Emergency Kit Essential: Books on Paper

It’s May 28th around 9:30 in the morning.  I’m guessing about the time because every clock in the house is off due to a power outage, and my watch is too far away to bother with.  As I sit listening to the hum of my neighbor’s generator, I think about my other emergency kit.  Not the one with batteries, flashlights, water, duct tape and whatnot.  I’m talking about my list of things to do when I have no electricity.

For years, the top of that list has been ‘Read a Book.’  Today, the question dawned on me: What if I go completely digital in my reading?  How long would an eReader battery sustain my primary activity if the power were out for days?  Will I find myself visiting my generator-owning neighbors asking, “Please sir, may I power up my tablet?”  Will I join an anxious mob at the local bookstore chanting, “Must have books… must have books…”?  No doubt, it’s a serious problem.

I had my first chance to try an eReader on a vacation when my sister, Colleen, brought along her Gameboy and a cartridge of public domain books.  A novel by G. K. Chesterton called The Napoleon of Notting Hill caught my eye due to an off-kilter, Monty Python kind of humor.  Even with a screen only a quarter the size of a standard paperback page, I found the read enjoyable.  I didn’t finish reading the book before the end of the vacation because Colleen, oddly enough, wanted to play games with her Gameboy.

When eBooks started making the scene, I didn’t know how the technology should or would fit into my life.  My questioning the role stemmed from my sense of wanting to “do no harm.”  From that perspective, I wanted to understand if authors would gain or lose from digital books.  Also, how would the technology affect the local economy?  Brick and mortar bookstores fuel the local economy in many ways and especially by employing people from the communities they serve.  Indirect support comes from the delivery channels it takes to keep the shelves full.  At least when you buy from Amazon you still help the local economy via the delivery pipeline.  With eBooks, you cut out all benefits after the initial purchase of the eReader.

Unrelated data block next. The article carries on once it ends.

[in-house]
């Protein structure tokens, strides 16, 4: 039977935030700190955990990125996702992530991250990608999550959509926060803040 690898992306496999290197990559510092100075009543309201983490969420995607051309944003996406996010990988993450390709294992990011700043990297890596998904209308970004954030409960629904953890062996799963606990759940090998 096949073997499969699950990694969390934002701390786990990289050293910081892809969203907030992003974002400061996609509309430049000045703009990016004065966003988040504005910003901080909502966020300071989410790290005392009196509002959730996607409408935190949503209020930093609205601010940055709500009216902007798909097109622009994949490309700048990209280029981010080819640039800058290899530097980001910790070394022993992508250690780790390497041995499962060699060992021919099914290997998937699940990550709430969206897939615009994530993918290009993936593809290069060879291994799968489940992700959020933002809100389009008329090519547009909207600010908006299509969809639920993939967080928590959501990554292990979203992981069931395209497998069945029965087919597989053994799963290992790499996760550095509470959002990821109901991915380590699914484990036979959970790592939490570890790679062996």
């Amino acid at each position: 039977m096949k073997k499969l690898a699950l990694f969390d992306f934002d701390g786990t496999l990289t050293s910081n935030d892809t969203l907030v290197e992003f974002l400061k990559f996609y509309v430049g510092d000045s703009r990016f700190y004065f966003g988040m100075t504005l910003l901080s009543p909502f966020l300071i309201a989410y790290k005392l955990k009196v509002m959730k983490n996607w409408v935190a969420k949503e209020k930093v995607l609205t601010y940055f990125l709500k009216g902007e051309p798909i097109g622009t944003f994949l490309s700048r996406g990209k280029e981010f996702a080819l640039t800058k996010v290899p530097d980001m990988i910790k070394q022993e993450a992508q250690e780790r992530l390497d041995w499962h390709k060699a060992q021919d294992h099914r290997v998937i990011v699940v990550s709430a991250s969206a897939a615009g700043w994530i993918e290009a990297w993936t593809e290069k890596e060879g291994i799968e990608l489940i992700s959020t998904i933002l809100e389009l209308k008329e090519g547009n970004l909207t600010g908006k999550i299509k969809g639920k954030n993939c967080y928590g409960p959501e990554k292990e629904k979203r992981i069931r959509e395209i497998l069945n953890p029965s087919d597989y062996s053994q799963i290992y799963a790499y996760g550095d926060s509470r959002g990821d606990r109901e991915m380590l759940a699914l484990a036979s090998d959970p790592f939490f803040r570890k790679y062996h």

With time, it’s become clear that digital publishing can be a big boon to authors.  Unfortunately, brick and mortar bookstores have not been fairing so well.  While I believe that bookstores will not disappear completely, we haven’t reached a comfort point of knowing how many will survive.

After I returned home from that vacation with Colleen, I went to the bookstore to pick up a copy of the G.K. Chesterton book and found they did not stock it.  This is the first time I couldn’t find a book I wanted in a local store – a truly paradigm shifting moment for a booklover like me.  With the book in the public domain and no money to be made by an author, I decided to load the book to my smartphone and further test the experience.  I found some very good reasons for adopting eBooks:

I can carry a large number of books at the same time without a bone-breaking, heavy backpack

  • No matter where I’m at, if I have a few minutes I have something to read
  • If I want something new to read, I can download a new book instantly

Yet, there are some good reasons to continue purchasing books on paper:

I can’t write in the margins of eBooks

  • Flipping through an eBook to find a certain passage is harder to do without the spatial memory you need to help remember the location
  • It pretty much takes an act of God to destroy a paper book, but one momentary act of human stupidity can wipe out an entire electronic library

So, that brings me back to sitting in my house with no power, wondering what I would do without something to read.  The answer is: I’m not going to let that happen.  Truly, there is room for both literary forms in the world.  It doesn’t have to be either/or, it can be both.  I want the books that mean the most to me to live on my bookshelves and share my space.  The ones that I enjoy in transience can exist on an eReader.  And the books I want with me during an act of God will be in my emergency kit.

Author’s Note: What books would you pick to be in your ‘emergency kit?’

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